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undergraduate research

IMSD program nurtures young scientists

Guest post from Megan McCall, who works at Winship Cancer Institute. Thanks Megan!

On a Thursday afternoon this past semester, a diverse group of 50 students were listening to a lecture on the art of storytelling by Eladio Abreu, a lecturer in the Biology department. This was an unusual topic for these students, but they sat enrapt, not distracted by cell phones or laptops.

Eladio Abreu, PhD

The weekly seminar was part of the Emory Initiative to Maximize Student Development (IMSD) program, aimed at the professional development of undergraduate and graduate students in STEM fields. What sets this program apart is its commitment to increase diversity in the biological, biomedical and behavioral sciences by nurturing students who may be underrepresented in these fields. IMSD’s associate director Amanda James says the program includes some of Emory’s strongest students.

The two-year, NIH-funded research program has three main goals: preparing undergraduate students for doctoral programs in STEM fields, nurturing graduate students during their matriculation into Emory’s Ph.D. programs and increasing diversity through mentoring. They accomplish these goals by connecting undergraduates and graduates through mentorship, seminars, and career coaching, says Keith Wilkinson, IMSD director and vice-chair of the Department of Biochemistry.

(from left) Lina Jowhar, Max Cornely, Chayla Vazquez, and Jamie Guillen at an Initiative to Maximize Student development meeting.

This meeting included updates from students on their summer research plans. Answers ranged from epidemiology research with a children’s hospital in Philadelphia, to influenza research at Johns Hopkins. In addition to weekly seminars, IMSD offers classes aimed at increasing success post-graduation, workshops for career development, and pathways to funded research, a rare commodity for undergraduates. Students who can’t do funded research may use resources that IMSD offers to find other opportunities.

Lina Jowhar is an undergraduate who started the program in her third year at Emory. She is engaged in research on cystic fibrosis, a genetic disorder of the lungs, and she values the weekly meetings, particularly Abreu’s lecture on the art of storytelling. “I love his interactive teaching style,” she says. “He was comfortable letting us know that he changed the examples in his PowerPoint to include Biggie and Tupac which showed me how important it is to connect with your audience.” Read more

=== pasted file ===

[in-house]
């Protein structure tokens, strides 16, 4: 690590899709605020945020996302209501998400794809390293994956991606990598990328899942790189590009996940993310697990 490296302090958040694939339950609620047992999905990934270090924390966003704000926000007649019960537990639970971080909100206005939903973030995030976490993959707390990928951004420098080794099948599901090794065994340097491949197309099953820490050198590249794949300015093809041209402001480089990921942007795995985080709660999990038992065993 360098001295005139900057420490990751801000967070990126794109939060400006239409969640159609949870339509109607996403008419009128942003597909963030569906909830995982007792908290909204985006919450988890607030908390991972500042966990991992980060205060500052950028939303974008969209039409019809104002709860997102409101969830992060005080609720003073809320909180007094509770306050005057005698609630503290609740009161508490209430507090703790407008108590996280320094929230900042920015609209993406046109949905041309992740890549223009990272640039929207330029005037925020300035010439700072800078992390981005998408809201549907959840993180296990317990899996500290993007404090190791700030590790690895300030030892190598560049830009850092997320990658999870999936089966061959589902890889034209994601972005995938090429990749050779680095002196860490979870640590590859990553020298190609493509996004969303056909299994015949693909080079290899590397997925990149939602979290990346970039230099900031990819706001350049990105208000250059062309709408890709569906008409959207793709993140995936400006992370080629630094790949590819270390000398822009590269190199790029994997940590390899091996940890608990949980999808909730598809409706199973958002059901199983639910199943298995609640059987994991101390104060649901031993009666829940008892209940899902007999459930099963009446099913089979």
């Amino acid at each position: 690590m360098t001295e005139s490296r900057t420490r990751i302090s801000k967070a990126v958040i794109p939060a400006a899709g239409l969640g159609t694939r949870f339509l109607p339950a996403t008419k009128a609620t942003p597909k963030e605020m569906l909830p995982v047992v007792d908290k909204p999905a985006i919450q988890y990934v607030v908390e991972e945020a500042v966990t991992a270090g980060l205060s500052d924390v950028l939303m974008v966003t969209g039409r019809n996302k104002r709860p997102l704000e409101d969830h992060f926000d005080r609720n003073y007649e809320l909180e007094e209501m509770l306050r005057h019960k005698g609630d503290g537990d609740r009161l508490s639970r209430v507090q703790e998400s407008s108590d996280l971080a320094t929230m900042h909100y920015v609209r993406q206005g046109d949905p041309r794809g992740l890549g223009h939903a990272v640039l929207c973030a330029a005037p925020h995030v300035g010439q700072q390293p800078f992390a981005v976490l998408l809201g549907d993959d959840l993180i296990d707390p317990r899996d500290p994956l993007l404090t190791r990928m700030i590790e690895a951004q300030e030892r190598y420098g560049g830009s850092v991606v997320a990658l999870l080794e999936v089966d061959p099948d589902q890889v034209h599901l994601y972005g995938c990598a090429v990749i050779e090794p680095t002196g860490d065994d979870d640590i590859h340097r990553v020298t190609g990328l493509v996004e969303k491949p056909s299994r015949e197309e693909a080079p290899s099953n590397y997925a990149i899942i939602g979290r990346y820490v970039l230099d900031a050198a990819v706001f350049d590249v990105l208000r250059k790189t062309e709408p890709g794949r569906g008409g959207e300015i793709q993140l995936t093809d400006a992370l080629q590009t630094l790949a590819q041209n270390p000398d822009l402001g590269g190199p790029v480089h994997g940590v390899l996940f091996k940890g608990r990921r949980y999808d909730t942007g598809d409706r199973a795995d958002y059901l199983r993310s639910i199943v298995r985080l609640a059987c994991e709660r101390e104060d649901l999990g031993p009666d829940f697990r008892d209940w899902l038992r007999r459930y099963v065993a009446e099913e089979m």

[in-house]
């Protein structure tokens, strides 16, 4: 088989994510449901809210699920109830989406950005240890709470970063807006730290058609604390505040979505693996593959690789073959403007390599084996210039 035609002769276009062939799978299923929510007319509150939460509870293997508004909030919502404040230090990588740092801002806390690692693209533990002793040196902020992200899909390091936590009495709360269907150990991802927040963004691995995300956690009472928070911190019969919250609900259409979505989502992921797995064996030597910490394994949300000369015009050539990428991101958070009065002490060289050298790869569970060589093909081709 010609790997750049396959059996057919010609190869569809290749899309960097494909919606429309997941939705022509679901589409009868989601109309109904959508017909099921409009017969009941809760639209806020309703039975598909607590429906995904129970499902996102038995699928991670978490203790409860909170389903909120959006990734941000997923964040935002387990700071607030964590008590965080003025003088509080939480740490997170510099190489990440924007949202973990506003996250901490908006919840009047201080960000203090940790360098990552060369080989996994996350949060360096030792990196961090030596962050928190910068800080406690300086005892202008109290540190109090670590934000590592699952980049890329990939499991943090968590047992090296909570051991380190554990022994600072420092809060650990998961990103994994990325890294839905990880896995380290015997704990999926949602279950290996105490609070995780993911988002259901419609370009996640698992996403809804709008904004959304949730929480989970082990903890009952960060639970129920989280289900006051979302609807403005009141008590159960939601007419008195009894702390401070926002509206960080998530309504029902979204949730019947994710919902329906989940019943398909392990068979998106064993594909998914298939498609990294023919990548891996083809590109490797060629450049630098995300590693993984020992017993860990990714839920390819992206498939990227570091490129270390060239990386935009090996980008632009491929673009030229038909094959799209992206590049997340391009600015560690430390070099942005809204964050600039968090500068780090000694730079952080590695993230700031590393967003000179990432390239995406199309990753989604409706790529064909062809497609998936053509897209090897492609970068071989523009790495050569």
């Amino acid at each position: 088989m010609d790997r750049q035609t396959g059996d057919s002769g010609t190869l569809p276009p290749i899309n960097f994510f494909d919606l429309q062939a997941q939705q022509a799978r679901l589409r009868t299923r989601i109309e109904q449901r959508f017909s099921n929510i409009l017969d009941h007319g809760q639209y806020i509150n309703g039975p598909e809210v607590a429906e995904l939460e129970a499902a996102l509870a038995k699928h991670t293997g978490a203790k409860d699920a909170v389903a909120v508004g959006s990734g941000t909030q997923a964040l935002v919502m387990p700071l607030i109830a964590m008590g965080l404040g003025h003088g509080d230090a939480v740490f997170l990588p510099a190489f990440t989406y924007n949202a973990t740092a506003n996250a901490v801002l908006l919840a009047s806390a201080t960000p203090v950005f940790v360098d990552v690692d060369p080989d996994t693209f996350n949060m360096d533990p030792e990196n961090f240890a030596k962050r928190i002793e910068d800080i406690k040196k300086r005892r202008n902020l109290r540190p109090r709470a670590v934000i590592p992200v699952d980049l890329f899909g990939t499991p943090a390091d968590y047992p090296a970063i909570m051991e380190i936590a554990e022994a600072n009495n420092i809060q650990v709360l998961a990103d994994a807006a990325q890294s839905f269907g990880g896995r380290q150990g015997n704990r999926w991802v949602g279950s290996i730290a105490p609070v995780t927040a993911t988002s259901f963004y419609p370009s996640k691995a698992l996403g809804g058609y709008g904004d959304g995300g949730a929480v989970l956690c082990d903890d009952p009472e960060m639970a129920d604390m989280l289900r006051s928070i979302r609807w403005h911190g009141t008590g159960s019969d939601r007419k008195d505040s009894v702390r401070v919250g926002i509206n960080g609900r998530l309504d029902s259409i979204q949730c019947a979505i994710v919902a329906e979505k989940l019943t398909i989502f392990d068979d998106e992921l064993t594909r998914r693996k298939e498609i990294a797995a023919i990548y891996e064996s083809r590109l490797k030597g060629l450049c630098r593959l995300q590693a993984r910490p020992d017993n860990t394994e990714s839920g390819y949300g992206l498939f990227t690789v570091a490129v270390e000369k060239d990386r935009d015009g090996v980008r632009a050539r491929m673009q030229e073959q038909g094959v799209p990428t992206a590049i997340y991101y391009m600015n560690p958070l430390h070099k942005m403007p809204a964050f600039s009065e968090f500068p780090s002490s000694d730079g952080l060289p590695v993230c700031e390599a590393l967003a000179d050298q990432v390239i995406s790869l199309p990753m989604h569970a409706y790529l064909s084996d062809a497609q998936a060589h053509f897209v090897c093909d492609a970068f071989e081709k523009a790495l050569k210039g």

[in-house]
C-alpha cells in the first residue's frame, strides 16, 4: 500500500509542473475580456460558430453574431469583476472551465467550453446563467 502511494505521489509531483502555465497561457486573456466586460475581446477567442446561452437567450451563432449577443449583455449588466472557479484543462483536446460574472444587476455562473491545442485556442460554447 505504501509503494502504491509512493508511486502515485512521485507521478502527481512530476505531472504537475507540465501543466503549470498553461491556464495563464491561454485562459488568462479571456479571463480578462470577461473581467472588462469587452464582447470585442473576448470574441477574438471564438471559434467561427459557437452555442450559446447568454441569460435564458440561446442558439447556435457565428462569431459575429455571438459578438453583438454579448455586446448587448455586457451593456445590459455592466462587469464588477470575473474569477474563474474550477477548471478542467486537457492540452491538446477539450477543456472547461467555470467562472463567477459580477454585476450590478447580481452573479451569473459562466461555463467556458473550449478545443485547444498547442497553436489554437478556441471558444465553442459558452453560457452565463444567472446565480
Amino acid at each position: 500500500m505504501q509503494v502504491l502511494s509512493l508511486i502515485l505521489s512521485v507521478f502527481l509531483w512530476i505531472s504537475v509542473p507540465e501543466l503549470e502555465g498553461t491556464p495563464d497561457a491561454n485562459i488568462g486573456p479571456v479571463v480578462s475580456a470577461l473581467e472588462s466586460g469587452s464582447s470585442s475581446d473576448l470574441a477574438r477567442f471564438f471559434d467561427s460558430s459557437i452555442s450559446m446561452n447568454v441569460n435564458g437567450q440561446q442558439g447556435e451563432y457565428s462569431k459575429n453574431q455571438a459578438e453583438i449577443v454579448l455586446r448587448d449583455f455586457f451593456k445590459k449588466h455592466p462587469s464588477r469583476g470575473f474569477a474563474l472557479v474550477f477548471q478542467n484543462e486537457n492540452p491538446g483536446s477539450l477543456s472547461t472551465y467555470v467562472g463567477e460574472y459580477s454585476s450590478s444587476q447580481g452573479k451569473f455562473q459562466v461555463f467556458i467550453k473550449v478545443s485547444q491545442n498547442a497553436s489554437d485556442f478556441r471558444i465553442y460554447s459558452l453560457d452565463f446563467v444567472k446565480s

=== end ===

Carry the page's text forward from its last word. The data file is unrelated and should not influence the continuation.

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Summer undergrad research at Emory booming

This year’s Emory’s Summer Undergraduate Research Experience program is the largest it has ever been. Thursday’s poster session at the Dobbs University Center was split into two shifts so that all 99 participants could have a chance to explain their research. Graduate students in Emory’s Division of Biological and Biomedical Sciences circulated through the crowd, taking notes in order to judge the posters. The majority of participating students worked in biomedical research labs in the Woodruff Health Sciences Center.

Oxford College chemistry major Ashley Hodges explains her work on new potential anti-cancer agents to radiologist Hui Mao

SURE, organized by Emory’s Center for Science Education, is a ten-week program, attracting undergraduates not only from Emory but from other Atlanta-area universities and around the world.

Participants receive a stipend and on-campus housing, and have weekly meetings on ethics, research careers and lab life. About a third of former participants complete a graduate degree, according to follow-up surveys recently published in the journal Life Sciences Education. The main funding comes from Howard Hughes Medical Institute, with additional support from the National Science Foundation, National Institutes of Health and a variety of non-profit foundations.

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Posted on by Quinn Eastman in Uncategorized Leave a comment